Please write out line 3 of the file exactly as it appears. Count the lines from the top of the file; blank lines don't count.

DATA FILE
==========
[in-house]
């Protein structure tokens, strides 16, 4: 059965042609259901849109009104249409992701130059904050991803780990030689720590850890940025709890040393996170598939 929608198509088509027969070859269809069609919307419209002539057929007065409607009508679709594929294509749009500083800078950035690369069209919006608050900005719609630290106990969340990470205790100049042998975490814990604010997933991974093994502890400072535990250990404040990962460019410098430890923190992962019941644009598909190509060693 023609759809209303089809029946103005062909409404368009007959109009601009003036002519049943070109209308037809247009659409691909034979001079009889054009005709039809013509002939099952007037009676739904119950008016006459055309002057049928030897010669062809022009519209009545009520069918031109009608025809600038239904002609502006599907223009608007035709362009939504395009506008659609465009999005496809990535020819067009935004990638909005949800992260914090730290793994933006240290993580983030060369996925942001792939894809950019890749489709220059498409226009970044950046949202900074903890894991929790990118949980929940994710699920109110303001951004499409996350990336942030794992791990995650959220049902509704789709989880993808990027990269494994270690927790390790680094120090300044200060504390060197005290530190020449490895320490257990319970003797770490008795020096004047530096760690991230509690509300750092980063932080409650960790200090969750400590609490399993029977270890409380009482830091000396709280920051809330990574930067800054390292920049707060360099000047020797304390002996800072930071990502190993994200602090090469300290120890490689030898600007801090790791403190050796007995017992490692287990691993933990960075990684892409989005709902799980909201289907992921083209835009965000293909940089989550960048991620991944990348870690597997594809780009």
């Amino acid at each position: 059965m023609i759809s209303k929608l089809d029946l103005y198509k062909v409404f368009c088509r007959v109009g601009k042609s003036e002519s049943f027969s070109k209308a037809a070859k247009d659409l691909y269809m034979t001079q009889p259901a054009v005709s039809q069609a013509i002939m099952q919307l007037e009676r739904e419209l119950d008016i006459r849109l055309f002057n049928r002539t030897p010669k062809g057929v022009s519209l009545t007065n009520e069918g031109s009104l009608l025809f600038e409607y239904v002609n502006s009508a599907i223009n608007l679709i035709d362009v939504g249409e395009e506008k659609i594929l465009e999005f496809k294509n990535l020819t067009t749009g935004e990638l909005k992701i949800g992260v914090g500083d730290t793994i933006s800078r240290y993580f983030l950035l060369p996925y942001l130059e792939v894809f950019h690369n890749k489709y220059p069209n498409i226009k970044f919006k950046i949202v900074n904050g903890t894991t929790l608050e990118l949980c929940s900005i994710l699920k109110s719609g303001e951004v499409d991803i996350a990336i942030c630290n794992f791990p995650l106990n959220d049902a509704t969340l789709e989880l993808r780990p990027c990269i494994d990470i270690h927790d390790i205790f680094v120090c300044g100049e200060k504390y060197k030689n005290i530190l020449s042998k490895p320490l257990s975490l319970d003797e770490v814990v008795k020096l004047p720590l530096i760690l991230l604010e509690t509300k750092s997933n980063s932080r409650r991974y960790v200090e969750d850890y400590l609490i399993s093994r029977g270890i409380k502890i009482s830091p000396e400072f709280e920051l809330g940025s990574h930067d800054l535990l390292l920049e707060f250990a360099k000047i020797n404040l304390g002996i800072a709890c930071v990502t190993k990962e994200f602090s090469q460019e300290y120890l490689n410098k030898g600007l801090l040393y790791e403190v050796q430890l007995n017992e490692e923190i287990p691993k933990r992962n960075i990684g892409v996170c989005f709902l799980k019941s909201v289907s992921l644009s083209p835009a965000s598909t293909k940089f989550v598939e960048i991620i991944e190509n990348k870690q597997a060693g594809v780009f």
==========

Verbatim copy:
């Amino acid at each position: 059965m023609i759809s209303k929608l089809d029946l103005y198509k062909v409404f368009c088509r007959v109009g601009k042609s003036e002519s049943f027969s070109k209308a037809a070859k247009d659409l691909y269809m034979t001079q009889p259901a054009v005709s039809q069609a013509i002939m099952q919307l007037e009676r739904e419209l119950d008016i006459r849109l055309f002057n049928r002539t030897p010669k062809g057929v022009s519209l009545t007065n009520e069918g031109s009104l009608l025809f600038e409607y239904v002609n502006s009508a599907i223009n608007l679709i035709d362009v939504g249409e395009e506008k659609i594929l465009e999005f496809k294509n990535l020819t067009t749009g935004e990638l909005k992701i949800g992260v914090g500083d730290t793994i933006s800078r240290y993580f983030l950035l060369p996925y942001l130059e792939v894809f950019h690369n890749k489709y220059p069209n498409i226009k970044f919006k950046i949202v900074n904050g903890t894991t929790l608050e990118l949980c929940s900005i994710l699920k109110s719609g303001e951004v499409d991803i996350a990336i942030c630290n794992f791990p995650l106990n959220d049902a509704t969340l789709e989880l993808r780990p990027c990269i494994d990470i270690h927790d390790i205790f680094v120090c300044g100049e200060k504390y060197k030689n005290i530190l020449s042998k490895p320490l257990s975490l319970d003797e770490v814990v008795k020096l004047p720590l530096i760690l991230l604010e509690t509300k750092s997933n980063s932080r409650r991974y960790v200090e969750d850890y400590l609490i399993s093994r029977g270890i409380k502890i009482s830091p000396e400072f709280e920051l809330g940025s990574h930067d800054l535990l390292l920049e707060f250990a360099k000047i020797n404040l304390g002996i800072a709890c930071v990502t190993k990962e994200f602090s090469q460019e300290y120890l490689n410098k030898g600007l801090l040393y790791e403190v050796q430890l007995n017992e490692e923190i287990p691993k933990r992962n960075i990684g892409v996170c989005f709902l799980k019941s909201v289907s992921l644009s083209p835009a965000s598909t293909k940089f989550v598939e960048i991620i991944e190509n990348k870690q597997a060693g594809v780009f």